Access to Care - Mental Health and Substance Use Treatment
Mental health care is a range of treatments that focuses on the well-being of the mind. This care ranges from prevention to treatment of mental illnesses.
Substance use treatment is a range of care that focuses on the impact substance use has on an individual’s well-being. This care also ranges from prevention to the treatment of substance use disorders.
This topic focuses on an individual’s ability to access needed mental health and substance use treatment services.
There is a unique set of challenges that impact an individual’s ability to access needed mental health and substance use treatment services. Individuals often have greater difficulty overcoming these challenges when trying to access needed mental health and substance use treatment services compared to physical health care services. Access to mental health and substance use treatment services is influenced by many factors, including:
• availability of providers, treatment centers and resources,
• affordability of services,
• insurance coverage,
• screening and referral practices,
• an individual’s ability to recognize the symptoms of mental health or substance use issues, and
• social stigmas around mental health and substance use (1,2,3).
Implications and Data for Jefferson County
Community Health Needs Assessment Focus Group Findings
Participants had concerns around the prevalence of mental illness in the community and its interconnection to substance use. They also expressed a desire for information on where to access mental health and substance use treatment in both urban and rural areas in Jefferson County. Some participants wished to have services closer to home or through the school for their children.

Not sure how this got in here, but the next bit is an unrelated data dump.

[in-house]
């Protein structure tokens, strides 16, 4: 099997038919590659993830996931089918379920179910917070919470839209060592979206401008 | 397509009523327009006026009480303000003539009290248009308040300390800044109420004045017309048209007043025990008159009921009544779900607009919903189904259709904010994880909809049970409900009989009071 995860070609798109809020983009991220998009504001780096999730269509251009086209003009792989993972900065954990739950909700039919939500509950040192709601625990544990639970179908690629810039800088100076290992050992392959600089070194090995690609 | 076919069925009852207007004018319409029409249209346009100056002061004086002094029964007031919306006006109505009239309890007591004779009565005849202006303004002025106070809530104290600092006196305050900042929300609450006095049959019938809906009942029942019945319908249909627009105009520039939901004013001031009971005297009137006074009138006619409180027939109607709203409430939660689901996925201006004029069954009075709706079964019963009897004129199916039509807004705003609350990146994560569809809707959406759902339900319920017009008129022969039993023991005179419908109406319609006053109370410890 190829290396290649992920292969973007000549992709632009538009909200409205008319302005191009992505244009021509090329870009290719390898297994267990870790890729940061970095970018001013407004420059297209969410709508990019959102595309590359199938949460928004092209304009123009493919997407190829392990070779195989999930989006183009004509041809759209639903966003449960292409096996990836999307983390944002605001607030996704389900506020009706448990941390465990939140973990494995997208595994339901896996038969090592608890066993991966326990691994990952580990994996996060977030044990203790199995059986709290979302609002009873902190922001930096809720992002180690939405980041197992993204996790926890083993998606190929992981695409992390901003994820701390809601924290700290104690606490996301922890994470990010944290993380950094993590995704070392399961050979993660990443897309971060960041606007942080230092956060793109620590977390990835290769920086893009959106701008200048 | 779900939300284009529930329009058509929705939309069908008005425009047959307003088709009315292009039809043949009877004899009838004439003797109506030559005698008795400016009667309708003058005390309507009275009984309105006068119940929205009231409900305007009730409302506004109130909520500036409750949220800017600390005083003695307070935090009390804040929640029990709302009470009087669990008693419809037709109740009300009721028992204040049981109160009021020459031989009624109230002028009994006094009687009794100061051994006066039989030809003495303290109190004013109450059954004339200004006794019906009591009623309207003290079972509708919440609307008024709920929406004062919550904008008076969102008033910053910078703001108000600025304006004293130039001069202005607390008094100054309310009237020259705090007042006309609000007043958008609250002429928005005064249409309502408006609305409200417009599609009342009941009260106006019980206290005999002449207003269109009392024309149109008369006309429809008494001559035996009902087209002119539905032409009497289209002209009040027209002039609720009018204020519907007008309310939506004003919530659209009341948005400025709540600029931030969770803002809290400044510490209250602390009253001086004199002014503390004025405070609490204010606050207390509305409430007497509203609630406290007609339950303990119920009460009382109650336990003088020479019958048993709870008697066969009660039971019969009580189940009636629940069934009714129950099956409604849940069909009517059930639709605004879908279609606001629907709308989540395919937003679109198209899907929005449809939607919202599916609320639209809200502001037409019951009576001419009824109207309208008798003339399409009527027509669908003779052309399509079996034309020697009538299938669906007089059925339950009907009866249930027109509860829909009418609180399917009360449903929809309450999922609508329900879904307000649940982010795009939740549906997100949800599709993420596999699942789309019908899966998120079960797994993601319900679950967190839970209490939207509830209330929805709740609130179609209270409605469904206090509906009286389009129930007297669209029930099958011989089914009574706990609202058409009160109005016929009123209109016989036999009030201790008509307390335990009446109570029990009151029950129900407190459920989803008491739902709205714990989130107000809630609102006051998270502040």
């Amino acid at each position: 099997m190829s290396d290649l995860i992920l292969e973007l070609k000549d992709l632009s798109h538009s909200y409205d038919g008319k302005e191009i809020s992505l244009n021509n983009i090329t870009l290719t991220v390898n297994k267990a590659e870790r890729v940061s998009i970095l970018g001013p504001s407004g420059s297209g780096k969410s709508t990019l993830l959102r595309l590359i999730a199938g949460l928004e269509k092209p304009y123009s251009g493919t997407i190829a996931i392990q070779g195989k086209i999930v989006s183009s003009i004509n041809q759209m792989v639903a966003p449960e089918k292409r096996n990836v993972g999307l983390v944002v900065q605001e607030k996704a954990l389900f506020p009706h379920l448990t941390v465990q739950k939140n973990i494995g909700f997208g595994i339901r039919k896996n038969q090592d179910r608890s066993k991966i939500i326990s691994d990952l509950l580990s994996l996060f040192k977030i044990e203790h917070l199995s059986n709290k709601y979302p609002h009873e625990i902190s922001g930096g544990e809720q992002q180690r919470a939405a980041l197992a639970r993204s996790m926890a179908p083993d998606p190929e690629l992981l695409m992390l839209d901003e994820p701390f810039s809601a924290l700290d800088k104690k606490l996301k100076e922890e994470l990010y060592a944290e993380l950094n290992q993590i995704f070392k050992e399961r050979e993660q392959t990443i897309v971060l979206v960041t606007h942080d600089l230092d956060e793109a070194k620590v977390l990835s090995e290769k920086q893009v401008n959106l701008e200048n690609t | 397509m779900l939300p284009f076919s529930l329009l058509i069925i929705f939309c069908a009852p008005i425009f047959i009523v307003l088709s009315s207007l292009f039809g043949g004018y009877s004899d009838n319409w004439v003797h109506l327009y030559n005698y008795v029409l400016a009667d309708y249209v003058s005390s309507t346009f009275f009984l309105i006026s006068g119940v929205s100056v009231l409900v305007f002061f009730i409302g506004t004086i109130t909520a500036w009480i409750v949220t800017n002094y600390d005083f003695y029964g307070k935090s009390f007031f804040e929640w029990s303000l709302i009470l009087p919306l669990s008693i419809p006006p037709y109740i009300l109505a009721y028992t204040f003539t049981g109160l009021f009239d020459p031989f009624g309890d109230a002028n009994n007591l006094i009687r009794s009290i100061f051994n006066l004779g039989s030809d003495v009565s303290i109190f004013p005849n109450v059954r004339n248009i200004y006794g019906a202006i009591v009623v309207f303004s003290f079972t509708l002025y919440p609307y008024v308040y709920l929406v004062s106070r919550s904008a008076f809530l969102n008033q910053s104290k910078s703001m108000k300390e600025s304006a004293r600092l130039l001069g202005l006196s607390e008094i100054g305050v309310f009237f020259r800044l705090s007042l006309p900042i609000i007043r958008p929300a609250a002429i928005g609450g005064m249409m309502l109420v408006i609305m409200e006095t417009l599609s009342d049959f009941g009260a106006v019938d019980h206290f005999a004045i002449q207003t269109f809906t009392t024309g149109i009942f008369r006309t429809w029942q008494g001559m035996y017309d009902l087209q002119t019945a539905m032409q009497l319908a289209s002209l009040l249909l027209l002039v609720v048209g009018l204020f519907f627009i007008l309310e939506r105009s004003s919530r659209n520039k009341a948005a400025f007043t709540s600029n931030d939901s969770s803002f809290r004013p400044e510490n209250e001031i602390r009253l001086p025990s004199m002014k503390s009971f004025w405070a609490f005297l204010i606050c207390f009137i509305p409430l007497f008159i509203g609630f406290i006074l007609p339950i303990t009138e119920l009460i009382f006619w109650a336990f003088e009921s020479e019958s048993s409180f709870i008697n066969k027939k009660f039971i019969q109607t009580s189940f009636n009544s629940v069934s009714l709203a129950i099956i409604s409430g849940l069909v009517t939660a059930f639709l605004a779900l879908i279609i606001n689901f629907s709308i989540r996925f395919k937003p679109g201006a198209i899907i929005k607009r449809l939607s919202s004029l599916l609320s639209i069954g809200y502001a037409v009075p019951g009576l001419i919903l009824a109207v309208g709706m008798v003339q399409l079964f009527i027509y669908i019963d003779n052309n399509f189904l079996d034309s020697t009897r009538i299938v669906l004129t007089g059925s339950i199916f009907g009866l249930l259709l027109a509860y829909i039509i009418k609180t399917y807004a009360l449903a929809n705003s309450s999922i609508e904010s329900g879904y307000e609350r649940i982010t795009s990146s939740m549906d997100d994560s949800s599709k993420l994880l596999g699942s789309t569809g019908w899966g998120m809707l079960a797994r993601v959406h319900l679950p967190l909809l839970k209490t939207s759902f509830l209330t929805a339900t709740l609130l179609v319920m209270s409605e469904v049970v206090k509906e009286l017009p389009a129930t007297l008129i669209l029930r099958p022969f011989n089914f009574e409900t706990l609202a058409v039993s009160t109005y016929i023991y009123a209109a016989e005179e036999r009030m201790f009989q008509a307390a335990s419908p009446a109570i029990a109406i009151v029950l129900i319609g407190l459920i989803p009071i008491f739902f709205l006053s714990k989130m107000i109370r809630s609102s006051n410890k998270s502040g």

In the chart above, 15.8 percent of those five years and older in Jefferson County did not receive needed mental health care. The chart below looks at that those who did not receive needed mental health care in more detail from 2013 to 2019. For example, among those less than 40 years of age, the percent not receiving needed care has been increasing over time. Due to the introduction of the Affordable Care Act, the number of people without health insurance in Jefferson County has decreased. As a result of the small number of people who are uninusured, we are unable to report on needed mental health care after 2013. However, by looking at 2013 data, where 30 percent of those who were uninusured needed but did not receive mental health care, it is probable that those who remain uninsured in Jefferson County are less likely to receive needed mental health care. In addition, those who are at or below the poverty level, consistently have a harder time receiving needed care than those above the poverty level.
In Jefferson County, 15.3 percent of those ages 5 and older did not get needed mental health care OR substance use treatment in the past year. The chart below shows the reasons why Jefferson County residents report they did not receive the care they needed. In this chart, substance use treatment was combined with mental health care data to create more reliable estimates of the reasons why our residents are not receiving services.
Community Health Needs Assessment Key Informant Findings